INSIGHT: The NORRA Mexican 1000's magic elixir

INSIGHT: The NORRA Mexican 1000's magic elixir

Off Road

INSIGHT: The NORRA Mexican 1000's magic elixir


The scene at the seaside pool at the Las Misiones hotel in Loreto, Baja, Mexico boiled that inaugural NORRA Mexican 1000 reboot to its very essence. Whiffs of smoke from sizzling asada mixed with the deep bass of a questionable Mexican cover band singing Cool and the Gang’s “Celebrate” in less questionable Spanglish. The circular bar decorated with an impromptu formation of empty glass soldiers, racers proudly shared stories of their day’s adventure behind the wheel; dusty driving suits and old ball caps the occasion’s mandatory dress code.

With a satisfying swig of well-earned beer, a wily veteran of the desert racing wars looked around, smiled, and proclaimed to all within earshot; “this is the happiest race on earth!”

It was April of 2010. Unbeknownst to event organizers, Baja off-road racing had been redefined – and in a strikingly surprising way.

Nearly 250 teams will gather this weekend for the 2018 Yokohama NORRA Mexican 1000, and the five-day, 1369-mile jaunt now better known as “Happiest Race on Earth” will light up the rugged Baja peninsula from Ensenada to San Jose Del Cabo with laughter, brotherhood and very real competition. Vintage racecars, motorcycles and UTVs will tackle that time-proven magic elixir of dust and primitive beauty, mixed with more modern machinery.

A majority of racers make the annual NORRA trek a once-a-year return to the past, but without the cost, sacrifice and danger demanded by their Baja 1000 efforts of old. There is no need for expensive pre-runners or pre-running, no massive chase crews or even $14.00 a gallon race fuel (most of the cars are set up to run gas right from the pump). The Dakar-style stage rally format that mixes timed sections with on-highway transit sections means super rough terrain or car swallowing silt beds are, by and large, a non-factor. Drivers and co-drivers are handed a cold beer and shot of tequila when they cross each afternoon’s finish line.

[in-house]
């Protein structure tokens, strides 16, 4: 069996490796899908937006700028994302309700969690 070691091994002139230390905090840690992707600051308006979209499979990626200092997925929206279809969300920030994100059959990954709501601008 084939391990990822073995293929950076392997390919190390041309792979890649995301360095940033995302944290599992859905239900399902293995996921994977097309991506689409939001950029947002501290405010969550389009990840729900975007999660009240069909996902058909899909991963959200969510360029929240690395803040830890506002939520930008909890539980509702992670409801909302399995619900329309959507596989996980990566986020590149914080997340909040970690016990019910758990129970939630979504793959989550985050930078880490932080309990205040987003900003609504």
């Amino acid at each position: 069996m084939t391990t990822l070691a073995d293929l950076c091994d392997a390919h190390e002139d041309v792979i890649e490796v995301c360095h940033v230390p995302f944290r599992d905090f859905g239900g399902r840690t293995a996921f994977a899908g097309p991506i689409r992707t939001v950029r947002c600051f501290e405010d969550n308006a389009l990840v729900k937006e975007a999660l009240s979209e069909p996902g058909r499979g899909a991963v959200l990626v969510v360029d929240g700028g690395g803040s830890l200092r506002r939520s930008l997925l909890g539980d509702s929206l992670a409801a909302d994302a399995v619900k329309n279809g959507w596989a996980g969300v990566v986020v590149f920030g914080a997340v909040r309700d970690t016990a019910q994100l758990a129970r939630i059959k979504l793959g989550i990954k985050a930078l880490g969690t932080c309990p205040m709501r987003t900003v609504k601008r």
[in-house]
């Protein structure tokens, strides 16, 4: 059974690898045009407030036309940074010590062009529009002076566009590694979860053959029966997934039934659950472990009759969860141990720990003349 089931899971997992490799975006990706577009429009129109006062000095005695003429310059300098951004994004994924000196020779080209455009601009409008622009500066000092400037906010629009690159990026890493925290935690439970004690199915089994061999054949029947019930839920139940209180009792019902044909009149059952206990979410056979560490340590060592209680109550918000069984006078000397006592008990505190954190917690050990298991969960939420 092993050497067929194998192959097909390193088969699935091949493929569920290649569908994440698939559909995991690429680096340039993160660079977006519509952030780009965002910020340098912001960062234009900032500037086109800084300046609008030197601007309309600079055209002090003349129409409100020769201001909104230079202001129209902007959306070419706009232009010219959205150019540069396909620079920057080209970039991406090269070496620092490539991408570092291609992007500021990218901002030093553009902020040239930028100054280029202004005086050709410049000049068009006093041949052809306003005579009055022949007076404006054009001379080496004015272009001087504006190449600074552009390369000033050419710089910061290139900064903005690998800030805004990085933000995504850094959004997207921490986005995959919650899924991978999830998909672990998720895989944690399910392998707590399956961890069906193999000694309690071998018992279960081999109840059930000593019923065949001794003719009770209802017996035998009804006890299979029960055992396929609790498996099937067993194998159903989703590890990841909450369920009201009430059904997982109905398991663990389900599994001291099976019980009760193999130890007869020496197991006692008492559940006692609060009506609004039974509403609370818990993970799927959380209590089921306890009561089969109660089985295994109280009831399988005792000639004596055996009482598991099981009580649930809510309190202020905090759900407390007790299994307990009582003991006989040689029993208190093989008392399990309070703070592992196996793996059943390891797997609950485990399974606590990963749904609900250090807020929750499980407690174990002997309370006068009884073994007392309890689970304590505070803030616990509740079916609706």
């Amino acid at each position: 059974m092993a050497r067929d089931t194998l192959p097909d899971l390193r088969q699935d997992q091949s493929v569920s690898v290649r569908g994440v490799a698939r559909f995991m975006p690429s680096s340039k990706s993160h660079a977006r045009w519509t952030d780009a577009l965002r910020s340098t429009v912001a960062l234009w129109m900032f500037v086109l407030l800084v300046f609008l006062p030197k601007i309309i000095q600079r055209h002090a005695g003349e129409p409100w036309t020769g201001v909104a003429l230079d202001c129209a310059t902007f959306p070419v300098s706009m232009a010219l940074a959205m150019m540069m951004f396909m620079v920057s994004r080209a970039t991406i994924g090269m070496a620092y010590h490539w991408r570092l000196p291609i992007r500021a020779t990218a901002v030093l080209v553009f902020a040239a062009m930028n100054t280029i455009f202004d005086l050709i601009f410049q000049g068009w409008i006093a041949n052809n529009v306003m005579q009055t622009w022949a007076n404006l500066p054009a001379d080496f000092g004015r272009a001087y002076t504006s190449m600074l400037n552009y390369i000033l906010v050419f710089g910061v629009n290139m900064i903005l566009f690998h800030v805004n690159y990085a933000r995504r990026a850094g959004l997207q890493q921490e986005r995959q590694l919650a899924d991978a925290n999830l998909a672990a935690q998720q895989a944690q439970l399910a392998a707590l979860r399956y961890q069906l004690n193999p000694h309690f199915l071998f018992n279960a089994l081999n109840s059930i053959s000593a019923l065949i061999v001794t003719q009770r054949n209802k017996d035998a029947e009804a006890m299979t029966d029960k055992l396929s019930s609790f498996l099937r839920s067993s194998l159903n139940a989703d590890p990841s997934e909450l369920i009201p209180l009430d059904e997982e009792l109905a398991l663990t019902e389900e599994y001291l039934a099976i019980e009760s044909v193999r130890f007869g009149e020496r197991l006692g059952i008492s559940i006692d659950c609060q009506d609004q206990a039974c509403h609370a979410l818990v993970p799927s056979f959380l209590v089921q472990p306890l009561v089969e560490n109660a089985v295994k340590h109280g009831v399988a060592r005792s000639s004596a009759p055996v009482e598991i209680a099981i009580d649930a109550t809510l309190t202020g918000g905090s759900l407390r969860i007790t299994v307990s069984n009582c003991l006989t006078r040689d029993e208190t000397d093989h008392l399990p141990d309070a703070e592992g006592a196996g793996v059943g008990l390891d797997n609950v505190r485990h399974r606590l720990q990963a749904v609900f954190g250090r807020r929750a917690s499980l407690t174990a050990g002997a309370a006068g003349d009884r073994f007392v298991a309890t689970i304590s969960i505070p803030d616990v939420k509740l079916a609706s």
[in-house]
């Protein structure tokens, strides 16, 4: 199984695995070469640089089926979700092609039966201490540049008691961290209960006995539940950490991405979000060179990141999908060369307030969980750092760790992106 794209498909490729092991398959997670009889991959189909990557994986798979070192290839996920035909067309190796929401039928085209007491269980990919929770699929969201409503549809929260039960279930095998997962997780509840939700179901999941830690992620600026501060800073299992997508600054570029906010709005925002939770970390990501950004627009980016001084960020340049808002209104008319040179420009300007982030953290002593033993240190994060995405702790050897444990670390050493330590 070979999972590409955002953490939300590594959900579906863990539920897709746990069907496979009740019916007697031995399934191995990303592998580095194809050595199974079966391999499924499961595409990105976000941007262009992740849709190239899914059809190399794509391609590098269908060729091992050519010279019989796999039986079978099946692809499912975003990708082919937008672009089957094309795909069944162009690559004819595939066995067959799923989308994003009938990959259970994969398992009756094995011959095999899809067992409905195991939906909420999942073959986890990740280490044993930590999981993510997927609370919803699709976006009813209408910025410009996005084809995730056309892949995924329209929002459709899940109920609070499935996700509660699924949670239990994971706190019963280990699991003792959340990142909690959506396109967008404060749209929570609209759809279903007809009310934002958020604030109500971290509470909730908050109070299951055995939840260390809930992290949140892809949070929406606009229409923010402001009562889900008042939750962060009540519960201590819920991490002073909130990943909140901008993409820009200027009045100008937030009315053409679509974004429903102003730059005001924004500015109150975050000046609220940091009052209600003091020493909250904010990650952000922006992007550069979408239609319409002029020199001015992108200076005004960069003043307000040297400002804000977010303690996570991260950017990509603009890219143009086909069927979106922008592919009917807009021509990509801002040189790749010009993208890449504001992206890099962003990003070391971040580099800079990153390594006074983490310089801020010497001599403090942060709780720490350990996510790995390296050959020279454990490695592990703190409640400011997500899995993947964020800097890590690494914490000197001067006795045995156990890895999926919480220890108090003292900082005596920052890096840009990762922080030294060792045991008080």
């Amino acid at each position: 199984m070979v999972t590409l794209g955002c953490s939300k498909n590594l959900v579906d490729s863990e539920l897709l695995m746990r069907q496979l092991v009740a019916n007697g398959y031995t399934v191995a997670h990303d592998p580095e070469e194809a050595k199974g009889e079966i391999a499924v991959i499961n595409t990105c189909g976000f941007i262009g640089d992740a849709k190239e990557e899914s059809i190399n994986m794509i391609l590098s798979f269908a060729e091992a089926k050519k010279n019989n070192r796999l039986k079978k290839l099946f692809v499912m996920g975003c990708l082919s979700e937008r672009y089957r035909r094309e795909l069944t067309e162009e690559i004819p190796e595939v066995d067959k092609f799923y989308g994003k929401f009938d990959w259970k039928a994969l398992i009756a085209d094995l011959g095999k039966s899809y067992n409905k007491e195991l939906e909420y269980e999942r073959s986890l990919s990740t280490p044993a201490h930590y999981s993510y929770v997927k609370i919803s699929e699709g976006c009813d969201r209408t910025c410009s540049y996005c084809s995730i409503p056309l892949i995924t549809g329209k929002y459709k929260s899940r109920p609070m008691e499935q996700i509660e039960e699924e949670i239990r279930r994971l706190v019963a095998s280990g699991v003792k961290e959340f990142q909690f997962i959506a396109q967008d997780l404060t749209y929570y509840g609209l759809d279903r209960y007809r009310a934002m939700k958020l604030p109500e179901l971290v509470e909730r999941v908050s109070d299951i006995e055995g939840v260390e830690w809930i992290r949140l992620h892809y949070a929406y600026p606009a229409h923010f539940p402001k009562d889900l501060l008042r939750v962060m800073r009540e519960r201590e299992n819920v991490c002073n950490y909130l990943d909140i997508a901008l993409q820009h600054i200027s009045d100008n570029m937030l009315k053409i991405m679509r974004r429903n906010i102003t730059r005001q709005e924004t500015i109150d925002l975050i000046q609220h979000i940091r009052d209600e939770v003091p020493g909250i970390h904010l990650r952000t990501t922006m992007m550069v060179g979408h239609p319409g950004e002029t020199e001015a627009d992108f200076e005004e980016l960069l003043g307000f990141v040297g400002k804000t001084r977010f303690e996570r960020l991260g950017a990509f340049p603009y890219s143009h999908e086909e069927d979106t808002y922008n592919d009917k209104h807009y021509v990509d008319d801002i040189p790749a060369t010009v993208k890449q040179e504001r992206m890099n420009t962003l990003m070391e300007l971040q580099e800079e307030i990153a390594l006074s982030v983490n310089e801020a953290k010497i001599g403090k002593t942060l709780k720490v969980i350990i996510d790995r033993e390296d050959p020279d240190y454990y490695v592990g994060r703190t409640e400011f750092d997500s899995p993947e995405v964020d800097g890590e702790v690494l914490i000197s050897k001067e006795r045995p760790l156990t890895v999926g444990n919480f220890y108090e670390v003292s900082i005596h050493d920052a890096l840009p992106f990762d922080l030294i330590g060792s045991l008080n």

That’s maybe where all this happiness comes from.

Best of all, there are five days to get from the finish instead of a non-stop, 30 hour run, which means there are five nights to hang out with friends and family. As one entrant recently observed; this is a man’s ultimate version of ‘me time.”

To be sure, women, young adults and off-road newbies are also in the mix, creating an inclusive motorsports counterculture that was the foundation of the sport in the first place. It’s always been there, but the genius of creating a new niche via vintage off-road race cars has many searching out a fond but rusting piece of their past and restoring them to their former glory. Like the first historic sport car races, the NORRA phenomenon has also saved some special parts of the larger motorsports legacy to be enjoyed in the future.

Like the old Cannonball Run or today’s 24 Hours LeMons, irreverence to current stoic motorsports protocol isn’t welcome here, it’s at the core of what makes the Mexican 1000 so enjoyable to so many. For every off-road legend like Larry Ragland, Walker Evans or Frank and Ryan Arcero that are present, so too are the Caballo Del Diablo (Devil Horse) team of Boyd Jaynes and Brian Godfrey [above] who have won their class a record five times in a 1968 Ford Bronco dressed in custom driving suits made to resemble Mexican mariachi outfits. Or the Go Westy team that stunned everyone when they finished last year’s rally piloting an old 1987 Volkswagen Vanagon with its glass removed.

All of them will be will be back in 2018.

The long tow home serves as extended windshield time for next year, as most of the teams and drivers seem perfectly content to park their machines for 12 months and return to everyday life with that deeply addictive itch finally scratched.

NORRA President Mike Pearlman wanted to bring an untapped group of racers – both old and new – together with retro style rally for the people. The event’s reputation is spreading, with no signs of slowing down or getting diluted by success. Everyone in off-roading now has a run at the Mexican 1000 on his or her life’s checklist. This year that includes drag racing pioneer and four-time NHRA Top Fuel champion Don Prudhomme, who is teaming with former Toyota IMSA GTP racer P.J. Jones (son of Baja led Parnelli Jones) and 24 Hours of LeMans champion Bill Wittington in Jones-built Polaris RZRs. That’s some recognizable historic bucket list inspiration right there.

Truth be told, the event’s success didn’t follow some premeditated marketing strategy, but rather taking a different look at the sport’s old traditions. In this case, the NORRA Mexican 1000 formula is winning by format, attitude and irreverence.

Oh, and a three letter word. FUN.